Her words, This exhibit is sad, sad, sad.
I tried to look on the bright side. My words, At least it's free.
We were standing in front of a McCormick pepper shaker display and I couldn't tell if I had a different take because it brought up memories of our favorite diner — the one near our apartment — The Miss Portland, or if it was because the Sadness Museum represented the half way point of our cross-country trip, and felt like keeping things light.
For Ali, the vacation was about turning the page.
Her words, It's not working anymore. The two of us.
For me, the vacation was about not turning the page.
My words, Hold that thought.
So there were are in Missoula, Montana at my insistence. When Ali first showed signs I should prepare myself for the big shove-off (new clothes, new haircut, new cell plan) I put a down payment on a used Airstream to take us cross county. On our first date she said it was always her dream to travel to Big Sur. I promised her then I would make that happen come hell or high water.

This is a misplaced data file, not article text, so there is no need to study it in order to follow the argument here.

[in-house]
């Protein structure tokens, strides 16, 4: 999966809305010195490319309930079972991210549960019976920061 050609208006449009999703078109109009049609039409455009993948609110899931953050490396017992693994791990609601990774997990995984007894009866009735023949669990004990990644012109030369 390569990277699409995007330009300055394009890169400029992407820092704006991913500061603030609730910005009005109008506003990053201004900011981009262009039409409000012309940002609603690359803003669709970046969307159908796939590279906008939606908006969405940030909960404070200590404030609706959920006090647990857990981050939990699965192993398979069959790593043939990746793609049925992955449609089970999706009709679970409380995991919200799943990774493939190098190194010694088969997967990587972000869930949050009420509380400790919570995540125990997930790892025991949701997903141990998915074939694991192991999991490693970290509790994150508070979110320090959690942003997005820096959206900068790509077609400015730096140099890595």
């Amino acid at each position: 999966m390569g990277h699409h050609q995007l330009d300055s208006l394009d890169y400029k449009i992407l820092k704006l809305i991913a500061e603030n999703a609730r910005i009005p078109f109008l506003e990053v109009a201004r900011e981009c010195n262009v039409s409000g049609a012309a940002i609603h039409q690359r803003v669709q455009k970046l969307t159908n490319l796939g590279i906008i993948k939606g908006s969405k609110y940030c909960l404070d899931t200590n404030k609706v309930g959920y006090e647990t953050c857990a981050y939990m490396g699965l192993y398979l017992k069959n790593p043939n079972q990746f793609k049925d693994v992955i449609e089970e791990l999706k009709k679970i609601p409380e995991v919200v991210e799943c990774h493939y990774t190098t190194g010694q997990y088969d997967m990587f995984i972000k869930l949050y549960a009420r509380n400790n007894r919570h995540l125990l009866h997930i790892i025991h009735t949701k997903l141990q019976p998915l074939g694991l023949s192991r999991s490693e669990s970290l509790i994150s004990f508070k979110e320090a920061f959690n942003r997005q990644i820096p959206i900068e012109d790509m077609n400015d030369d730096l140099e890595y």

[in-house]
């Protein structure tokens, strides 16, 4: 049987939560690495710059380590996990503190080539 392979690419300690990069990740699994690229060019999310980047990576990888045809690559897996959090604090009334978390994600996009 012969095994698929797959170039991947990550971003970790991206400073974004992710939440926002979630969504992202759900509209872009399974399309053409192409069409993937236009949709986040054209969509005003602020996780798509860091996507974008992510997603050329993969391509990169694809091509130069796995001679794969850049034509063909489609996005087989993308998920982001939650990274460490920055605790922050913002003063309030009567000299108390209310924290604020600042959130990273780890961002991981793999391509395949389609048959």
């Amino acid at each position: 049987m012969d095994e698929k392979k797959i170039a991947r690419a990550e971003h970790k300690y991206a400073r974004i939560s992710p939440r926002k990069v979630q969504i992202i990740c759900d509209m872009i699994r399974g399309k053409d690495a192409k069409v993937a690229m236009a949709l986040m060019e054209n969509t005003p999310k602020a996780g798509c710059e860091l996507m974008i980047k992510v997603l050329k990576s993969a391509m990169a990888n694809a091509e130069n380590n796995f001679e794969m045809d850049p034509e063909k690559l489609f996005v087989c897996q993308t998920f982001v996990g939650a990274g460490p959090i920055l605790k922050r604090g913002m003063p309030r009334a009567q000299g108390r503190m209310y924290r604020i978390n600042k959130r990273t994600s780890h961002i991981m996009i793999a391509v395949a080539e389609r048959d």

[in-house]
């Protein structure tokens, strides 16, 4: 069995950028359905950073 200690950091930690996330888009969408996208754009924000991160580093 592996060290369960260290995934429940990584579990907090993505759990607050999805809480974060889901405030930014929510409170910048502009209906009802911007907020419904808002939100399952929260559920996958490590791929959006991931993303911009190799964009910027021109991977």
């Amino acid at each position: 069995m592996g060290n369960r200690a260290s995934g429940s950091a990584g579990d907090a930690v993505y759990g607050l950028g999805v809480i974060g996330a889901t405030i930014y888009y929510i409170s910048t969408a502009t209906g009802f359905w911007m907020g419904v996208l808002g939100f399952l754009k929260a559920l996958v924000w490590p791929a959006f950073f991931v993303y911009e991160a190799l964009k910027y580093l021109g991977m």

This takes the cake, Ali cracked. She was pointing at a toy octopus. I mean, really?
I tried to continue with my breezy approach.
An octopus has three hearts, I offered. That's a lot of hearts to break.
She went silent.
From Montana to California she remained like this. And to be honest, it was the sweetest thing Ali had ever done. For the next three days she left me enough room to think... about a harmonica.
At the Sadness Museum exhibit I read where this guy who, after working 40 years, retired and took his dream out west. It was in Missoula that he picked up this harmonica — the same harmonica that was actually part of the museum exhibit, and as soon as he blew the first note, he knew he was in the saddest place he had ever been.
I thought about that note the entire time.
In a way I still am.